Index funds track a market index to decide where to invest the money within a portfolio. These funds don’t use a financial advisor but a selection of investments that represent a snapshot of the entire market, such as the S&P 500 index fund.

Index funds are similar to mutual funds because they also combine several types of investments into one vehicle. However, these funds are usually associated with lower fees since they employ a less aggressive investment strategy. There isn’t as much risk involved with index funds because they follow the market trends to decide when and how to make investment moves.

To begin investing in index funds, you must contact a brokerage or financial advisor. Each brokerage or advisor sets its own standards regarding index funds and depending on the brokerage you choose, you may be required to provide a minimum investment to get started.

Exchange-Traded Funds

Exchange-traded funds (ETFs) are similar to index funds because they also use a market index to determine what to invest in and when. ETFs are also associated with lower fees because they don’t require the assistance of a portfolio manager. ETFs vary from index funds because their share prices (the cost to buy them) can fluctuate throughout the day. They’re traded on the market, similar to stocks, which can raise and lower their value consistently.

Since the share prices for ETFs are constantly fluctuating, the minimum investment for these funds also changes. You can begin investing in ETFs through a brokerage, which may charge commissions for every trade you make. It’s important to review the fees associated with these trades, especially if you plan to regularly buy and sell ETFs in the market.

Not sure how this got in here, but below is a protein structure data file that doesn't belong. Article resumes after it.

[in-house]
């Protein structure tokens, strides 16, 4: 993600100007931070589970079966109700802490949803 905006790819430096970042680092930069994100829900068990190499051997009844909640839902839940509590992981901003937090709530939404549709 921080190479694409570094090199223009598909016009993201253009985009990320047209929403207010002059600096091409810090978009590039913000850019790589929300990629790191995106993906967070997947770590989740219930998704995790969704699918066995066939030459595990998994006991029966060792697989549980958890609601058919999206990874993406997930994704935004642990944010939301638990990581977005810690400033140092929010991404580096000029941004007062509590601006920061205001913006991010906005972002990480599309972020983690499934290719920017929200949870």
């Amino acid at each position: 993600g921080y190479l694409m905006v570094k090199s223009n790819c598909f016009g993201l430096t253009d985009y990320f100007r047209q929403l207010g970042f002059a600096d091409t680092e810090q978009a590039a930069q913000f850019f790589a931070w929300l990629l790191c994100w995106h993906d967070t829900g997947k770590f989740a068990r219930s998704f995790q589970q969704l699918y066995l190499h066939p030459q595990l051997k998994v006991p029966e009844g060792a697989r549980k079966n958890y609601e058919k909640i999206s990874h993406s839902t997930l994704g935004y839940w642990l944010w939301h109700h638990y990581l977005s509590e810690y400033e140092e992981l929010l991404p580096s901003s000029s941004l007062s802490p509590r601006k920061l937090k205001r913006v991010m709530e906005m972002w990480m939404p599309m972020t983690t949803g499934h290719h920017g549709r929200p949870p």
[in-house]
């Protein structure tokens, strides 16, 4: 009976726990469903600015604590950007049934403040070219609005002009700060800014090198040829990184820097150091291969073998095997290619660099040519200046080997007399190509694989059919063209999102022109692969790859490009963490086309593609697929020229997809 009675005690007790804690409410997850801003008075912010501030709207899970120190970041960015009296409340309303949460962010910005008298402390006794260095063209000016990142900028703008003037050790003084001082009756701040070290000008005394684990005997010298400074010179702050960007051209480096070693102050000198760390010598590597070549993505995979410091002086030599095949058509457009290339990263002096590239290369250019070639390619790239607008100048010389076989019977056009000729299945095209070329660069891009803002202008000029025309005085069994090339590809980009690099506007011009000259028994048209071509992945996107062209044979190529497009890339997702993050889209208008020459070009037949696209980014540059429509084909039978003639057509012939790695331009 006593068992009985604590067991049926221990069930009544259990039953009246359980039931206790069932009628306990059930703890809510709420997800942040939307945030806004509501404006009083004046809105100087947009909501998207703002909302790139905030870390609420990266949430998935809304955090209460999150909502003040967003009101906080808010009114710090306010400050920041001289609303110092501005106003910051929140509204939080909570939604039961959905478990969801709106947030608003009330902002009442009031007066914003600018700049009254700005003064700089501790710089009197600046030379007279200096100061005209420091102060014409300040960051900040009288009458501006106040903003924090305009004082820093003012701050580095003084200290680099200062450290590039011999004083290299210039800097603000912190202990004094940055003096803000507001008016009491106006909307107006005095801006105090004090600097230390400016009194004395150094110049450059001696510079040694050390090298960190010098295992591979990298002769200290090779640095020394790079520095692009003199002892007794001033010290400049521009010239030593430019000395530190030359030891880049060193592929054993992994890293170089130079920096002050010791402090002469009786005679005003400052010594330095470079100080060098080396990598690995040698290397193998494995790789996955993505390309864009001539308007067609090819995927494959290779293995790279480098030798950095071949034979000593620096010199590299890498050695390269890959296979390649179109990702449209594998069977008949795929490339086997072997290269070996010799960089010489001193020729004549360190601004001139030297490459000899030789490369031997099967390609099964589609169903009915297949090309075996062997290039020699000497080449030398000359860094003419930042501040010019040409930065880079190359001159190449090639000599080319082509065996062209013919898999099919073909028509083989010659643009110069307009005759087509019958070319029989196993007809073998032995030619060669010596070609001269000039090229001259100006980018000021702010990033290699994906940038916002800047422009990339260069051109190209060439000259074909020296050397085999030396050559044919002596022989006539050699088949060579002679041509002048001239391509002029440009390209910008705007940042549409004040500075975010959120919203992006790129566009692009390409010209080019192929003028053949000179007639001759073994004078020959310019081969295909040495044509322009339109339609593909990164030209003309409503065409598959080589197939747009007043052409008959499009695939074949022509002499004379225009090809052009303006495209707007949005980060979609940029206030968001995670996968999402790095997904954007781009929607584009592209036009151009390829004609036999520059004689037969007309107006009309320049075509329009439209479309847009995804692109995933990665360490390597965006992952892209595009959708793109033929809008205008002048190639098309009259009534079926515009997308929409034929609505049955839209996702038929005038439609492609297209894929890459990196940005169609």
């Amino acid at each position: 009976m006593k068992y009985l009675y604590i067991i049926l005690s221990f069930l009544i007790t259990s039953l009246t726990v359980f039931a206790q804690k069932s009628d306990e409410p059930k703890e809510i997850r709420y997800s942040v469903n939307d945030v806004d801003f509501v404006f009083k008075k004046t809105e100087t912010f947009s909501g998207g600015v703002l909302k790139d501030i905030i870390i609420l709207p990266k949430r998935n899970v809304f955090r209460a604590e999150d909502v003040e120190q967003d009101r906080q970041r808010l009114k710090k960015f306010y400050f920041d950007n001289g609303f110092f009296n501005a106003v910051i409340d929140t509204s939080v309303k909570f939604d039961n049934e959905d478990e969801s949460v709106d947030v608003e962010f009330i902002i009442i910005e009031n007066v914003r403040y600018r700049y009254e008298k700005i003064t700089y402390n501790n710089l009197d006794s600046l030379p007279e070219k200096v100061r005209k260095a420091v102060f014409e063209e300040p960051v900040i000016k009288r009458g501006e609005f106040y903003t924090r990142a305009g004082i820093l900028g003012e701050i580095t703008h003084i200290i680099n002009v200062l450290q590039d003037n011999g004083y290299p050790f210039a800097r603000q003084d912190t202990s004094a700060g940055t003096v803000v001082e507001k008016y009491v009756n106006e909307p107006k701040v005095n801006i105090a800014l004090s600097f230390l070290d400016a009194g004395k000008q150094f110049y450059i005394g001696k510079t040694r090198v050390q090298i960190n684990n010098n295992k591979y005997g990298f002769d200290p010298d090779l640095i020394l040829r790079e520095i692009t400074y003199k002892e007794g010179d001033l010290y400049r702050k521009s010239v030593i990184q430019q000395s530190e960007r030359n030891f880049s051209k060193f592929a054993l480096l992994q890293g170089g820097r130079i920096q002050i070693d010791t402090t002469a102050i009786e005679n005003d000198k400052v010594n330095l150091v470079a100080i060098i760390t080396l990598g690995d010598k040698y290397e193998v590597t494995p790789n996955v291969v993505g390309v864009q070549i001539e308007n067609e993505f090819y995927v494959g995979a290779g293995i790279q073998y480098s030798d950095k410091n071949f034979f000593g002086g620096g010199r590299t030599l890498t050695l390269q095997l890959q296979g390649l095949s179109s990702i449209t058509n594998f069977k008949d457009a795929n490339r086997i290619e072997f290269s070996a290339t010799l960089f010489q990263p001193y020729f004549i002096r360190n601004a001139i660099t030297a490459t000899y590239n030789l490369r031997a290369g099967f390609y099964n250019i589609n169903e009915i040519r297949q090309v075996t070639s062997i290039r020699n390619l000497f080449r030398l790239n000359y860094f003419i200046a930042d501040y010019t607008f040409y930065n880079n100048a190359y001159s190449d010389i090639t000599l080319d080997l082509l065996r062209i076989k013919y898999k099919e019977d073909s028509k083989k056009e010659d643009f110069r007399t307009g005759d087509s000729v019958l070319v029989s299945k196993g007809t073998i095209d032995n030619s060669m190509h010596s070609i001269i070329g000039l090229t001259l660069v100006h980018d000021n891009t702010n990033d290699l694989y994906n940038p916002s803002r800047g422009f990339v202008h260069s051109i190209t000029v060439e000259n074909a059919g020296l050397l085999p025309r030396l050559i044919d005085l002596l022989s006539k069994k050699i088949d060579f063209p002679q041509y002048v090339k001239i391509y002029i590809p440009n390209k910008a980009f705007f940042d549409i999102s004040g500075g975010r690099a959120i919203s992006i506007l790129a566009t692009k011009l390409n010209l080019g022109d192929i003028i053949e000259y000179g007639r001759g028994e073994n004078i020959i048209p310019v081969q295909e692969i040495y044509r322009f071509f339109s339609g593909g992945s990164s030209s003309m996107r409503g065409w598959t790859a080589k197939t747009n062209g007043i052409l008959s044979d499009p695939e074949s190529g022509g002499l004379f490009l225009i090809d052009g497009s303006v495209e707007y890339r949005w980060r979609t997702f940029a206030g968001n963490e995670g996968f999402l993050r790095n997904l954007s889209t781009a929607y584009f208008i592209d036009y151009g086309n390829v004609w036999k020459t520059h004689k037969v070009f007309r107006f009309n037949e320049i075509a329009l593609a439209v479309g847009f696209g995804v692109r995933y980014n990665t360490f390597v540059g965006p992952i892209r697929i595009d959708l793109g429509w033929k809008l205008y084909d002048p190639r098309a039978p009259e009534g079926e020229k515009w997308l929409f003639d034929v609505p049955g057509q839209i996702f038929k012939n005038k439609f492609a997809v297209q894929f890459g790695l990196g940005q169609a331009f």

Investment Apps

As a beginner investor, you may benefit from investment apps as you’re getting started. There are many user-friendly smartphone apps that cater to beginner investors and you can use them to help determine how to invest your money. Many of these apps can also assist you in managing your investments.

If you’re finding it hard to save money to contribute to investments, Acorns is an app that helps you build the capital to begin. When you install this app on your smartphone and link your bank accounts, it rounds up the purchases you make using your debit or credit cards to the nearest dollar and invests this spare change into ETFs. You can also choose to make lump sum deposits into your account to increase the amount that’s invested.

The E-trade investment app allows you to hone in on your investment strategy by providing tools to analyze and research the market. Use the app to review the stock market and investment advice from professionals and create your own diversified portfolio.

When choosing which investment apps to use, it’s important to review the terms and fees associated with opening an account. Some apps require minimum monthly deposits or account balances to participate. When you trade or move your investments, you may also be responsible for paying fees. Other investment apps charge regular fees no matter how many times you move your money.

If you plan to start investing, don’t feel intimidated by the stock market and complicated investment vehicles. There are many resources and low-risk, low-minimum investment options you can get involved with to make your money start working for you.